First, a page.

Home » Colorado Mavericks: Todd Neff at TEDxMileHigh (Full Transcript)

Colorado Mavericks: Todd Neff at TEDxMileHigh (Full Transcript)


So many success stories. Personal, professional, business, politics, art, science. So many success stories involve some huge leap, some leap into the void that pays off and leads to fortune. You may find these stories inspirational. I have to be perfectly honest: I find them daunting, a little bit unsettling. Because I look at my own life and I ask, “Is this going to happen to me, and if it does, will I recognize it? And if I recognize it, will I have the guts to make the leap myself?”

So I took a look at some of these leaps into the void, because if super successful peoples’ success in fact does not hinge upon living on the edge, then maybe there’s hope for me. In particular, I look at the stories of three of the world’s most successful business men. They’re from right here in Colorado.

First is Charlie Ergen, Chairman of Dish Networks; John Malone, who is a former CEI of TCI, the cable company and founder of Liberty Networks; and then the diversified investor, Philip Anschutz, who made his money in oil and gas, telecommunications, railroad, and more recently, entertainment. He owns entertainment venues all over the world, including the Staples Center in Los Angeles. He doesn’t own this, yet. These are the three richest people in Colorado by billions of dollars.

Each is self-made. Each is a brilliant businessman, strategist, tactician, financial engineer, and each has his own story, his own legendary story about how he took some pivotal risk early in a career that led on to the business pantheon. So let’s take a look at these legends.

First, Charlie Ergen. It’s 1980; Charlie Ergen is 27 years old, bouncing around the West, he tries his hand as a professional card player, runs into a satellite-dish salesman, is intrigued – 10-foot dishes, about the size of this red dot. He convinces his future wife Cantey and his friend Jim DeFranco to put together $60,000 to buy the sales franchise rights for the mountain west. The business is quite successful, so much so, in fact, that they have to change the name from EchoSphere to EchoStar because the foreign partners are having a hard time pronouncing the word ‘sphere.’

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But he wants more; he wants his own satellites broadcast direct to homes. So he gets the license finally, after years of trying, in 1992, but he doesn’t have his own satellite, so he loads up on $335 million in junk bonds, 13% interest, and hires what’s now known as Lockheed Martin to build him two: EchoStar One and EchoStar Two. They’re very cartoonish-looking satellites.

To save money and to speed the pace of launch, he brings in China Great Wall Industry Corporation, who has a Long March rocket to do two launches, one for each satellite. Two of the last five Long March rockets have failed. For some perspective here, one of the last 90 Boeing Delta rockets has failed, so this is something of a risk. But in December of 1995, EchoStar One takes to the skies and Ergen founds Dish Network a few months later. The very next Long March rocket veers off course and takes out a Chinese village.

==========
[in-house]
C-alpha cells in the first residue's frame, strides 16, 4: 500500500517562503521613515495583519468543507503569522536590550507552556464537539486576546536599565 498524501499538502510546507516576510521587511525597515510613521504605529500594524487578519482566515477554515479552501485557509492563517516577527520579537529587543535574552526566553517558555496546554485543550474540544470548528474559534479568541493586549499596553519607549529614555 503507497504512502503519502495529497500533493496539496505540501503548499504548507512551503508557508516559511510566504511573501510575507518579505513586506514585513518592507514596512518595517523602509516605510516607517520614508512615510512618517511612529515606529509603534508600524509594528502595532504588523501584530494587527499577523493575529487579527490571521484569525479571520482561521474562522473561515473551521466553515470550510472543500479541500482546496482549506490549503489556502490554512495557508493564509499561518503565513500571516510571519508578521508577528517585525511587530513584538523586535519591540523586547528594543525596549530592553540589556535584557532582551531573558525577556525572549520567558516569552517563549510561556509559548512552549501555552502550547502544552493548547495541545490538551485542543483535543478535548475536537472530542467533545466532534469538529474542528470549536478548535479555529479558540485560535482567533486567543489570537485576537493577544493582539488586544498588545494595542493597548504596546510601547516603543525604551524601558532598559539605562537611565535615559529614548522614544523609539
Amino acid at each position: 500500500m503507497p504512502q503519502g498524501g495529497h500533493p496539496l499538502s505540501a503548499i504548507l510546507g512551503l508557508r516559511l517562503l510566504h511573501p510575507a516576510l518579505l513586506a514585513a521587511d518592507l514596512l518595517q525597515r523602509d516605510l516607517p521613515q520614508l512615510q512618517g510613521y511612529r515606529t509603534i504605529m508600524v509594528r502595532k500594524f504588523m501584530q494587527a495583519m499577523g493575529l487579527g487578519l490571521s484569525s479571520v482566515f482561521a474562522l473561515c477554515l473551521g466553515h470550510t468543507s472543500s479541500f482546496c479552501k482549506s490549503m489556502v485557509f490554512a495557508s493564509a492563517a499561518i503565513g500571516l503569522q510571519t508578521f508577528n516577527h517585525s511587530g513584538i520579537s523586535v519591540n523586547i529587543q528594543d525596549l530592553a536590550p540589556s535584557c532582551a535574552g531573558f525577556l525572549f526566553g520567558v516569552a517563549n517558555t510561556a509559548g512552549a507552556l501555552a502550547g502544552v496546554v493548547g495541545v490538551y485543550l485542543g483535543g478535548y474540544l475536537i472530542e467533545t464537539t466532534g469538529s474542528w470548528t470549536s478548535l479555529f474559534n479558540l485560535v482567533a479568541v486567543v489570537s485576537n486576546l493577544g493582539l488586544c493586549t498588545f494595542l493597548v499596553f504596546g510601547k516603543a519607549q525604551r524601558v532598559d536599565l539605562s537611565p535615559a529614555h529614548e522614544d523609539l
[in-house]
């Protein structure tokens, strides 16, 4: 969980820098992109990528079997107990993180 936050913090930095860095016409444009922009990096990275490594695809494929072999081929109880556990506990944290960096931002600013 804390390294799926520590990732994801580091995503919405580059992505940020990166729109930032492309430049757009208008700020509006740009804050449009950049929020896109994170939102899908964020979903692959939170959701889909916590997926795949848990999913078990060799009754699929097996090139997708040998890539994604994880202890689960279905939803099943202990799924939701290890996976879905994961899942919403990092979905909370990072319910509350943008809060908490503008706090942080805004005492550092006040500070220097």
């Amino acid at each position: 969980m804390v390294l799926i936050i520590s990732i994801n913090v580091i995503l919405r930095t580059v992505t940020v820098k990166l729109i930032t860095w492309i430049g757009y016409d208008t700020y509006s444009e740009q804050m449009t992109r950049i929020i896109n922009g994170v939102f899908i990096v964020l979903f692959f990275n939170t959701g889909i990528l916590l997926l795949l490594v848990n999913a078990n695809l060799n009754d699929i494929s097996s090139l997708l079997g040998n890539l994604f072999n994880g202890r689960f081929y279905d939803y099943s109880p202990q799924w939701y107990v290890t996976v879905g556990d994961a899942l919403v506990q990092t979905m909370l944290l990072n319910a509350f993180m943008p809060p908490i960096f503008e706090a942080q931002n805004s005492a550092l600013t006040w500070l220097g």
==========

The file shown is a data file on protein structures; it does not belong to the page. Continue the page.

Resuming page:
Ergen is known to say more than once in the ensuing years, “I bet this company on the nose of a Chinese rocket.”

Next up: John Malone. It’s 1963 and John Malone graduates Phi Beta Kappa from Yale in electrical engineering, hires into Bell Laboratories, the esteemed Bell Labs. He earns two masters degrees and a PhD on the company dime. He is, as an aside, so physically fit at this point in his life that he’s witnessed doing a one-armed chin-up, meaning that in the unlikely event that he doesn’t outwit you, he can always just go ahead and kick your ass.

He goes on to consult with McKinsey for two years, hires into a company that makes equipment for and loans money to cash-strapped but growing cable companies. He’s 31 by 1972, he’s running a 3,000 person operation so well that Steve Ross, the legendary chairman of Warner Communications in New York, says, “Hey buddy, would you like to run my cable operation? I’ll pay you $150,000 per year”; that’s $775,000 in today’s money. “I’ll let you have a limousine, but it won’t have to go very far because we’ll move the headquarters closer to where you live in Connecticut.” Malone thinks about it and instead goes out to something called Tele-Communications, Inc in Denver.

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TCI, as one writer put it at this point, had “lurched from crisis to crisis over the previous 20 years in a western cow town.” It’s run by Bob Magnus, a hard-drinking, former cottonseed buyer and rancher, who tells Malone, “I can’t pay you much, but you’ve got a great future here if you can create it.” Malone builds TCI into the largest cable company in the world, sells it for $44 billion to AT&T in 1999.

Finally, Phil Anschutz. It’s 1967, Philip Anschutz is 27 years old, based in Denver, has his own oil exploration company, not a whole lot of money in the bank. The phone rings at 2 am. It’s a rig supervisor up in Gillette, Wyoming. There’s been a blow-out, Anschutz gets to the scene, ankle deep in crude, natural gas wafting in the air, and he reacts by getting the well capped and then he does something extraordinary: he runs around and buys as many oil and gas leases as he can before the word gets out. He goes back to Denver, turns the TV on, and the top story in the news: Massive Oil Field Fire: Gillette, Wyoming.

He heads back to the scene, flames everywhere, calls Red Adair, the famed oil field firefighter Adair tells him, “Kid, I checked you out; you don’t check out.” Anschutz begs, and Adair relents. Meanwhile Anschutz figures out that Adair is the technical adviser to a biopic, basically, that Universal Studios is filming. It’s on Adair’s life; John Wayne’s 144th movie: Hellfighters.

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